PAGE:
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Guarantor Mortgages

Find out how a guarantor mortgage works

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What is a guarantor mortgage?

A guarantor mortgage, also known as a family-assisted mortgage, is a mortgage deal where another person agrees to take on responsibility for your repayments in the event that you can’t pay.

That person is known as the ‘guarantor’ and is usually a family member or close friend of the mortgage applicant. The guarantor won’t own a share of the property and they won’t be named on the deeds. But they must legally agree to be liable for the mortgage repayments if the borrower falls behind.

Guarantor mortgages are a popular choice in the UK for people who, for example, want to help their children get a foot on the property ladder. Guarantors tend to be people in a more stable financial situation than the mortgage applicant. So, lenders are more likely to agree to a mortgage if a guarantor has been nominated. This also means that a guarantor mortgage is easier to get if you have a low credit score or no deposit.

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How does a guarantor mortgage work?

A guarantor mortgage will work just like any other mortgage, as long as you keep making your monthly mortgage repayments. In most cases, a guarantor doesn’t have to do anything at all.

But if you can’t afford your payments or you default on your mortgage, your guarantor is legally liable for those repayments. In this scenario, the lender will ask them to pay or meet the shortfall.

Standard (non-guarantor) mortgages are secured against the property you’re buying. This means that your lender can repossess your home if you fail to make your repayments. But a guarantor mortgage works by also securing the loan against something belonging to the guarantor. This is usually their own property or some of their savings. This gives the lender an extra layer of protection that they’ll get their money back if the borrower defaults.

Here is how it works:

  • If your mortgage is secured against savings, then your guarantor agrees to deposit a sum of money (5–20% of the property value) into a special savings account held by the lender. It still earns interest, but they can’t access the money until most of the mortgage is paid off

  • If your mortgage is secured against property, then the guarantor agrees to put up their own home as collateral. Usually, the guarantor will need to own all or most of their home outright before they can use it to secure another mortgage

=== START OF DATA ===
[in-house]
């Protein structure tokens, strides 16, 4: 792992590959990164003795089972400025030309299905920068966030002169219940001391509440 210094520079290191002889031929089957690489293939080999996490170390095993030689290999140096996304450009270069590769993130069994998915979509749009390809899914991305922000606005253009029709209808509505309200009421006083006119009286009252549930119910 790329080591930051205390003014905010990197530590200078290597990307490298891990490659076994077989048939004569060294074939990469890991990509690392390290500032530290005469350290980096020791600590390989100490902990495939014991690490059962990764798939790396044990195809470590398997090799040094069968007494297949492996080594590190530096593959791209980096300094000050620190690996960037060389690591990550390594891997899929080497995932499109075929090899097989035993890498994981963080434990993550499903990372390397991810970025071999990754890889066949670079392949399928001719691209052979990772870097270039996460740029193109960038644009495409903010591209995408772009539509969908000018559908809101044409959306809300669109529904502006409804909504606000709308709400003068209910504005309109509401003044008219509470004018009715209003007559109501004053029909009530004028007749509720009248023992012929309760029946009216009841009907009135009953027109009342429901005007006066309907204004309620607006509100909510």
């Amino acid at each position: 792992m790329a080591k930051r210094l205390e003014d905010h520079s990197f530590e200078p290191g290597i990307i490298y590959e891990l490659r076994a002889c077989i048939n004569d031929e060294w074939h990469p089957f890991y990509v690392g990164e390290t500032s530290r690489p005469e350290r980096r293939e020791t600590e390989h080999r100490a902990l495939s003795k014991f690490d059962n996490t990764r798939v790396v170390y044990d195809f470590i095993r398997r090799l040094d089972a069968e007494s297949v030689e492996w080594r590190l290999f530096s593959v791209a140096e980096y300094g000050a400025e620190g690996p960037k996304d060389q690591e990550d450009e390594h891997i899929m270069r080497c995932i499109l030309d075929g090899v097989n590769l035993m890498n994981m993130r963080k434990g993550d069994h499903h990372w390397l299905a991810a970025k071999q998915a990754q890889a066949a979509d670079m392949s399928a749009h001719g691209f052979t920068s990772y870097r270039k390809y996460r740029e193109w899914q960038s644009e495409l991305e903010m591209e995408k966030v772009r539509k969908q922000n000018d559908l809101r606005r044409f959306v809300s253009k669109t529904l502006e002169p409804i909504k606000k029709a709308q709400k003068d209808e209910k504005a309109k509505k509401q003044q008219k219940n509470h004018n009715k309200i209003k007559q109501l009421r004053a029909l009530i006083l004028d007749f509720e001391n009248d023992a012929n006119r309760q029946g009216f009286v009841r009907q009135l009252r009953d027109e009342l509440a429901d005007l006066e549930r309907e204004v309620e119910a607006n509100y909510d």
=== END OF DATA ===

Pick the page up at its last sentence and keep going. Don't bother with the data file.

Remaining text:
Who is a guarantor mortgage suitable for?

A guarantor mortgage is suitable for:

  • A borrower with a low income

  • Someone who wants to buy a property that costs more than lenders think they can afford

Who can guarantee a mortgage?

Anyone can be a mortgage guarantor. It could be a parent, grandparent, another family member, or even a close friend. A guarantor can be in work, self-employed, or retired. But for a guarantor mortgage to work, the guarantor usually needs to be in a stable financial situation.

Lenders will carefully assess anyone before they’re approved as a guarantor. Here’s what they’re looking for:

  • Someone at least 21 years old

  • Someone who either owns their property outright or has a high level of equity in their property

  • A high-enough income to cover the cost of mortgage repayments if necessary

  • A strong credit score

Many lenders also have maximum age requirements for guarantors, as mortgages will typically last around 25 years. Usually, it’s hard to get a guarantor mortgage if your guarantor is, say, over 75 years old.

Lenders also want to make sure that the guarantor fully understands the risks involved. For this reason, they might want to see some proof that your guarantor has taken specialist legal advice from a solicitor before they’ll be approved.

What are the risks of a guarantor mortgage?

Guarantor mortgages are designed to help people buy property when they’re in a less secure financial situation. However, they work by spreading a lot of that risk to the guarantor.

Before you agree to a guarantor mortgage, make sure you’re aware of the risks involved:

  • 1

    Damage to your credit score

    If you’re a guarantor, it means you’re tying your credit score to another person’s loan. If the person you’re guaranteeing fails to make their mortgage payments on time, the lender will come to you for the repayments. Your own credit score could go down.

  • 2

    Changing circumstances

    Guarantors are expected to be in a good financial position – but something unexpected could always happen. Mortgages are long-term commitments, and could become an extra burden if your financial situation changes as a result of job loss or other factors.

  • 3

    Access to your money

    If you secure a guarantor mortgage against savings, those savings won’t be available to the guarantor until most of the mortgage has been paid off. This means you could be locking your money away for decades, and you won’t be able to withdraw it if you need some emergency cash.

  • 4

    Risk to your property and relationship

    With a guarantor mortgage secured against property, there’s always the worst-case scenario that the lender might repossess the guarantor’s home if there’s no other way to get their money back. There’s also the emotional side to consider. A guarantor mortgage creates a financial relationship between family members; and if the worst happens, it could put a serious strain on your family.